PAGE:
When should we use the word British?

The following is an email we received. We invite you to leave your comments.

There is no such nationality as British, it is simply a flag of convenience like the tired old colonial flag (union jack). Britain is a complex constitutional and political construct designed to weld the disparate and often antagonistic nations of England, Scotland, Wales and N, Ireland into unit to further the interests of Empire after the ‘Act Of Union in 1707’. There never was a British nation. In fact the meaning is further made meaningless post 1997 devolution when Scotland, Wales and N. Ireland broke away from the union to create their own parliaments and assemblies.

What does British mean to you?

When should we use the word British?

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3 comments for “When should we use the word British?

  1. Hilary
    29/09/2013 at 21:49

    To me British means living in one of the nations of the United Kingdom. You can come from any ethnic background. I think many teenagers would refer to themselves as British rather than English. In contrast I believe any one like me in the older generation would still consider themselves as English, Scots or Welsh first.

  2. George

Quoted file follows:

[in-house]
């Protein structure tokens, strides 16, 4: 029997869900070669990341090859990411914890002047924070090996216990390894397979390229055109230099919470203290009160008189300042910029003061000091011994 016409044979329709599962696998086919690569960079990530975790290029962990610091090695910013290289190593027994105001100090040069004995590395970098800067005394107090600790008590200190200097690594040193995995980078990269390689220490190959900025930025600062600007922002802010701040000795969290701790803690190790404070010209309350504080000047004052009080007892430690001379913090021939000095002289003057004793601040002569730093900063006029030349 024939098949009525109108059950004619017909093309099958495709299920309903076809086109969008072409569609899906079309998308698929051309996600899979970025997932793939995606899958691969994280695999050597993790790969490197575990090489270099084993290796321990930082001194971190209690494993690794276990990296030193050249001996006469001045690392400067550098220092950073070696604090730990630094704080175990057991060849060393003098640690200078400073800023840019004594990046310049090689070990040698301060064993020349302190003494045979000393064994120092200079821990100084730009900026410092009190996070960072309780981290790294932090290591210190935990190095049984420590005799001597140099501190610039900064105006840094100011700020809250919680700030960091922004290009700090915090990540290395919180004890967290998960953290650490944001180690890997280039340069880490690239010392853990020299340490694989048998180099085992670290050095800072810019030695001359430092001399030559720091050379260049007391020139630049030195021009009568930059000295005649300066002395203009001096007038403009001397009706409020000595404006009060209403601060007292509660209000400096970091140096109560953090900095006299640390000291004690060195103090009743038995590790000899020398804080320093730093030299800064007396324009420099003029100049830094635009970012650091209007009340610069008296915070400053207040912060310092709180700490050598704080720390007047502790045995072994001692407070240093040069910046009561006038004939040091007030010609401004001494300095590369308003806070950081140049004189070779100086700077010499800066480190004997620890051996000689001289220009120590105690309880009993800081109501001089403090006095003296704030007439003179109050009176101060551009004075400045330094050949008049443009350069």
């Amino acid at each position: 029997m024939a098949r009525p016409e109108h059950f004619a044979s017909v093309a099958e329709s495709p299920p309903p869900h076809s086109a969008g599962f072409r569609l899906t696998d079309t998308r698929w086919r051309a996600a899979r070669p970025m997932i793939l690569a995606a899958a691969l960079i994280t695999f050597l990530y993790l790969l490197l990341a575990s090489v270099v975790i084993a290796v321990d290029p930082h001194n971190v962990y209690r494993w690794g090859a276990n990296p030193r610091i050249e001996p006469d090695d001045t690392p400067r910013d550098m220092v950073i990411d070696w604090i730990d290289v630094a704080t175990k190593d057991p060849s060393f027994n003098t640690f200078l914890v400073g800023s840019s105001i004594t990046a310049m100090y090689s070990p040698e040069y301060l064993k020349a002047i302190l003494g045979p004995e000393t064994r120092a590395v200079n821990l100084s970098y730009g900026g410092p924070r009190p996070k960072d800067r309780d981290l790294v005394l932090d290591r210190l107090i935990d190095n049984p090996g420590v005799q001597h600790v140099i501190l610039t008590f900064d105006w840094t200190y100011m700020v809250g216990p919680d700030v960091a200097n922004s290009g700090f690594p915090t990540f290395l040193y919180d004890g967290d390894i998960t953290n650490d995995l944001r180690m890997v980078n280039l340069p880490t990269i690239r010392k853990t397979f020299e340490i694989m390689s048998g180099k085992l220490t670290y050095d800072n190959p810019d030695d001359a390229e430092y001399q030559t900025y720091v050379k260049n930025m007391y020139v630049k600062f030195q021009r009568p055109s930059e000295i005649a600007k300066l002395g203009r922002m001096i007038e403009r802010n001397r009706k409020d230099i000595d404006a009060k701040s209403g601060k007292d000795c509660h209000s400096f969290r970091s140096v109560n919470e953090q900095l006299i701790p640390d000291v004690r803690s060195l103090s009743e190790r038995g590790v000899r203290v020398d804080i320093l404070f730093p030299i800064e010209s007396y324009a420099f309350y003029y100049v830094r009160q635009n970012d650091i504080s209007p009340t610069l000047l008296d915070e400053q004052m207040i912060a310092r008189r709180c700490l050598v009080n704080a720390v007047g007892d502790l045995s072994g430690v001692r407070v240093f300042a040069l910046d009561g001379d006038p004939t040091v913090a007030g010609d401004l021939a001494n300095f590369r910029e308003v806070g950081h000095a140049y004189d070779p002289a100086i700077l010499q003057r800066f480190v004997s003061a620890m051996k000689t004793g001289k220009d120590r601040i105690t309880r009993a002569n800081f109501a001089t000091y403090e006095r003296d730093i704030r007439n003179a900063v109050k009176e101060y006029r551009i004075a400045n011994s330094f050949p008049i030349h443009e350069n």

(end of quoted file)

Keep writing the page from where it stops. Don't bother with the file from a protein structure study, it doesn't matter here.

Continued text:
01/10/2013 at 10:40

    I strongly disagree with the writer of the email saying that Scotland, Wales and Northern Ireland have broken away from the union- they have not. As for the sneering reference to the Union flag as the ‘colonial flag’, how many colonies did Britain actually have in 1707? Apart from America and the odd Caribbean Island, not many. And for Scotland the Union certainly wasn’t merely an arrangement to further Empire building- it saved them from bankruptcy.

  3. Maud
    10/10/2013 at 14:35

    I was interested to hear recently that we can call the British flag Union Flag as well as Union Jack. Apparently, it is ok on dry land to say both.

    It was 400 years ago today that King James VI of Scotland – James I of England – announced by Royal Proclamation the introduction of what was to become the Union Jack. You can read more about the history and the meaning behind the colours on our website.

    In America, you are not allowed to use the national flag as part of any clothing, you can’t hang it on the ceilings and you can’t use it on napkins. In Britain, it is common to see our national flag stamped on anything from bedspreads to items of clothings including underwear. The Union Jack is not something we pay any formal homage to to retain our validity as citizens.

    “The Union Jack represents the country as a whole, but also a community of individuals, with shared values and a long and often troubled history. It symbolises our ancient freedoms and traditions; the Crown in Parliament, trial by jury, habeas corpus, the presumption of the innocence and freedom of speech, our defence of the weak and defiance of the mighty.”
    George Courtauld author of The Pocket Book of Patriotism.

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